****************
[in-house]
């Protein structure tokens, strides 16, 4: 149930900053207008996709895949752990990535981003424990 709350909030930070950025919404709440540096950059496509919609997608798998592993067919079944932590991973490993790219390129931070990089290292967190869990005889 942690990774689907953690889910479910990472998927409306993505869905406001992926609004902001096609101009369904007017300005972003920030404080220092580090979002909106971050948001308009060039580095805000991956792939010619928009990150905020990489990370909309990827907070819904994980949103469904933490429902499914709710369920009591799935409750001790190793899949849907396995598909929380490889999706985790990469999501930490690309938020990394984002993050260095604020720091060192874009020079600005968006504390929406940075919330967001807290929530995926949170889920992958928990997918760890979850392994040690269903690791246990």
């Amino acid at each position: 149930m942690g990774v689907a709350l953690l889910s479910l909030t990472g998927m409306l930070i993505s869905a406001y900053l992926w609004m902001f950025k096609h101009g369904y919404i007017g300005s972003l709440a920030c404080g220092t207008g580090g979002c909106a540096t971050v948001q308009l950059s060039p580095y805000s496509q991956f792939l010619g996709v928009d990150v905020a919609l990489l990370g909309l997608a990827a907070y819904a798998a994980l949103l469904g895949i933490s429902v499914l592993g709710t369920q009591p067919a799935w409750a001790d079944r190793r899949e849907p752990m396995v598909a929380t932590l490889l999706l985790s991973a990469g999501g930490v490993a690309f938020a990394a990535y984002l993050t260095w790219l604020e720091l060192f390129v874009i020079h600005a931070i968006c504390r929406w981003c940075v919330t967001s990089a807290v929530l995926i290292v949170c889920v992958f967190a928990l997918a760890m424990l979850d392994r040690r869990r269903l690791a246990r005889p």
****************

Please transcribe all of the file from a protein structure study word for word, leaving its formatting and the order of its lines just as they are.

[in-house]
């Protein structure tokens, strides 16, 4: 149930900053207008996709895949752990990535981003424990 709350909030930070950025919404709440540096950059496509919609997608798998592993067919079944932590991973490993790219390129931070990089290292967190869990005889 942690990774689907953690889910479910990472998927409306993505869905406001992926609004902001096609101009369904007017300005972003920030404080220092580090979002909106971050948001308009060039580095805000991956792939010619928009990150905020990489990370909309990827907070819904994980949103469904933490429902499914709710369920009591799935409750001790190793899949849907396995598909929380490889999706985790990469999501930490690309938020990394984002993050260095604020720091060192874009020079600005968006504390929406940075919330967001807290929530995926949170889920992958928990997918760890979850392994040690269903690791246990």
């Amino acid at each position: 149930m942690g990774v689907a709350l953690l889910s479910l909030t990472g998927m409306l930070i993505s869905a406001y900053l992926w609004m902001f950025k096609h101009g369904y919404i007017g300005s972003l709440a920030c404080g220092t207008g580090g979002c909106a540096t971050v948001q308009l950059s060039p580095y805000s496509q991956f792939l010619g996709v928009d990150v905020a919609l990489l990370g909309l997608a990827a907070y819904a798998a994980l949103l469904g895949i933490s429902v499914l592993g709710t369920q009591p067919a799935w409750a001790d079944r190793r899949e849907p752990m396995v598909a929380t932590l490889l999706l985790s991973a990469g999501g930490v490993a690309f938020a990394a990535y984002l993050t260095w790219l604020e720091l060192f390129v874009i020079h600005a931070i968006c504390r929406w981003c940075v919330t967001s990089a807290v929530l995926i290292v949170c889920v992958f967190a928990l997918a760890m424990l979850d392994r040690r869990r269903l690791a246990r005889p």